Each dorm also had its own resident chaplain. The one in my freshman hall hung a sign on his door: “If you have a problem, come in and tell me about it. If you don’t have any problems, come in and tell me how you do it.” Had I accepted the invitation, I might have told him that socially and emotionally my freshman year was a mostly miserable experience. At a ratio of 10 Notre Dame men to each woman at Saint Mary’s, what chance had a lowly freshman to get a weekend date?
Then, as now, nearly all the students were Catholics. Our mandatory classes in religion were rarely more than reviews of what we had already learned. It would be several years before undergraduates other than seminarians were allowed to study real theology. I suspect the religion professors didn’t much like the courses either: They remind me now of the professors of atheism I interviewed in the Soviet Union in the 1980s who hated the mandatory apologetics courses they taught to students who saw no need to defend their disbelief.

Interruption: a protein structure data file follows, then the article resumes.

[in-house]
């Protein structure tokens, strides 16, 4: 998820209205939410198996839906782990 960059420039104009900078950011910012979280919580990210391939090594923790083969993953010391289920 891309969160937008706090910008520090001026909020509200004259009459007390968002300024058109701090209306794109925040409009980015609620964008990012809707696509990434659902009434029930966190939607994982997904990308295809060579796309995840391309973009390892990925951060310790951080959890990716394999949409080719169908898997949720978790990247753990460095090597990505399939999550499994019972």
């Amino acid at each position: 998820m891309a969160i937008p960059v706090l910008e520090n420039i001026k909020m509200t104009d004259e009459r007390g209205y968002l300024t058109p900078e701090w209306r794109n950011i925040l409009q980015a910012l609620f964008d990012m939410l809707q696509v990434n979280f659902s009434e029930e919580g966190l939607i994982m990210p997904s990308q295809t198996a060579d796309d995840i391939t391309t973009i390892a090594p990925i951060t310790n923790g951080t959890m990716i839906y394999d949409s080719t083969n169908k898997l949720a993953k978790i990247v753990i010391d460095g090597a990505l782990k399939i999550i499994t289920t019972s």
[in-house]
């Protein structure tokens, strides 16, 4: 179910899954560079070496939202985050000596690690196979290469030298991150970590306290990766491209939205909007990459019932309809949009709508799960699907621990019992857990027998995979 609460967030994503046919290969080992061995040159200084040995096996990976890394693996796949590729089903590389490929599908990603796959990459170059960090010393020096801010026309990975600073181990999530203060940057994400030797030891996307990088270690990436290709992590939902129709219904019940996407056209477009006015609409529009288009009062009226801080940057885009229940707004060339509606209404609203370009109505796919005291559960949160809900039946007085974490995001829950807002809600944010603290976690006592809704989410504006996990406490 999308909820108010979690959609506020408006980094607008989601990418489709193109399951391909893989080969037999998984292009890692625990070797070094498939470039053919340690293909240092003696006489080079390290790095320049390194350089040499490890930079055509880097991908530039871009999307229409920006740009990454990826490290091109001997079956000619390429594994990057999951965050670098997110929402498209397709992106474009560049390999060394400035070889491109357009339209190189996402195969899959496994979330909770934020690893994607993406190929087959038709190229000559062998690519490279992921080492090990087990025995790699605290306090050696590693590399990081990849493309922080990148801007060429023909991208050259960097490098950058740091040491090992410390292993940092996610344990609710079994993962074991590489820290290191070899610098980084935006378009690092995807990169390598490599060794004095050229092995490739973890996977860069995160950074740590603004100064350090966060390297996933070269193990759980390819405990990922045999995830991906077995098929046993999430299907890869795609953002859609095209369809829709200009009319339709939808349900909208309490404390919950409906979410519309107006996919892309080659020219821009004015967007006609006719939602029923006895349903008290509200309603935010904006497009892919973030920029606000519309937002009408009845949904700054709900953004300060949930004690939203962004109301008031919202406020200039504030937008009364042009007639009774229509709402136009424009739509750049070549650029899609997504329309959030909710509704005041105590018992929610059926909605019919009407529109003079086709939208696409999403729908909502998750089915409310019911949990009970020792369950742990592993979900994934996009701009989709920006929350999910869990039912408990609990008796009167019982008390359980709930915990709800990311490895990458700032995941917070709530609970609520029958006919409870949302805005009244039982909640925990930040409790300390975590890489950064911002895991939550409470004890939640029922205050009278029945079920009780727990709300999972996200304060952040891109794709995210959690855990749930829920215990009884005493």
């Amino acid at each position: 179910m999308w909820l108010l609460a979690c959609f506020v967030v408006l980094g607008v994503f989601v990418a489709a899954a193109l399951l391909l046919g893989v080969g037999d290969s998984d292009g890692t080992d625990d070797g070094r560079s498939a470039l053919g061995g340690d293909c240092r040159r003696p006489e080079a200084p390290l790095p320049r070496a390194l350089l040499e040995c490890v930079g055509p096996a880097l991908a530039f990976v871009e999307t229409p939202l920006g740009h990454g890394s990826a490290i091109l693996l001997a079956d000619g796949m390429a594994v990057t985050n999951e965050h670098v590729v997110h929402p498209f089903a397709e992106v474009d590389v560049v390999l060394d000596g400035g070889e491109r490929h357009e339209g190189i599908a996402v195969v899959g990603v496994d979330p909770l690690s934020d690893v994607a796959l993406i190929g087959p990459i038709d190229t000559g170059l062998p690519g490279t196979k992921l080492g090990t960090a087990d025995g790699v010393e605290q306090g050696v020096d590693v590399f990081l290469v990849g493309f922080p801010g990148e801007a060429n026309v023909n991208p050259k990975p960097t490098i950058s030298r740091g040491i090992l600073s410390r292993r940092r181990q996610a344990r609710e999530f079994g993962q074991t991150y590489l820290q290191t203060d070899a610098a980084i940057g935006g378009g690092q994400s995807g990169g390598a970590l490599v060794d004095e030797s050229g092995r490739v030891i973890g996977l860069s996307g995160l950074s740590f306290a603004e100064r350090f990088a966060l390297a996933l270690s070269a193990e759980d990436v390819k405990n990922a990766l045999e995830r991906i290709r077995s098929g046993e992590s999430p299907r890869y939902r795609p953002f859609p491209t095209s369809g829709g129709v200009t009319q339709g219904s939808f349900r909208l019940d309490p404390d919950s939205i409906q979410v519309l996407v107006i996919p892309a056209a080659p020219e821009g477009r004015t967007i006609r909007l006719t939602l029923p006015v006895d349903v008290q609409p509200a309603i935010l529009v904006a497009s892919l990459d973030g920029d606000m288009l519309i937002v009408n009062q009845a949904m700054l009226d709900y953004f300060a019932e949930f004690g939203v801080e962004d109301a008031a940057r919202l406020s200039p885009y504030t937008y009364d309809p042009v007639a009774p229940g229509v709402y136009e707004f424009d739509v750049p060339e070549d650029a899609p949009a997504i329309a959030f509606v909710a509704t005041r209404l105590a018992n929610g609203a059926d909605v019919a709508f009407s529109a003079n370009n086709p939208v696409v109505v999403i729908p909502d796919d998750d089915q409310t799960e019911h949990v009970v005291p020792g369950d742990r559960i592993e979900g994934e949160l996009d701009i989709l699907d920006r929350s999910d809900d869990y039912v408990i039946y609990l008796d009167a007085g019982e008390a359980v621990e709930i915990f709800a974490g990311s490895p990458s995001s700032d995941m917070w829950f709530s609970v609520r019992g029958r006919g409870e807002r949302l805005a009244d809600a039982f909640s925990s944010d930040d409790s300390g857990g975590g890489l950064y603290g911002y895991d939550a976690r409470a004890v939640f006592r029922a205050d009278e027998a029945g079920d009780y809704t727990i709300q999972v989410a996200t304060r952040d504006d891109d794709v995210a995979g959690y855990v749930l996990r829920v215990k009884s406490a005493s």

Sophomore year ended in an intellectual rite of passage: We had to declare a major. There were fewer departments then in the College of Arts and Letters but enough variety to make the mind pause over choices. Professors stood by long tables in then-new O’Shaughnessy Hall to tout the virtues of history, sociology, political science and the like. I approached O’Malley, who stood silent sentry at the English table, and asked what I might expect from a major in English. What he said was this: “Mr. Woodward [in those days, students all had last names, whereas now they have only first] to be an English major is a way of life.” Under his tutelage that was what it was.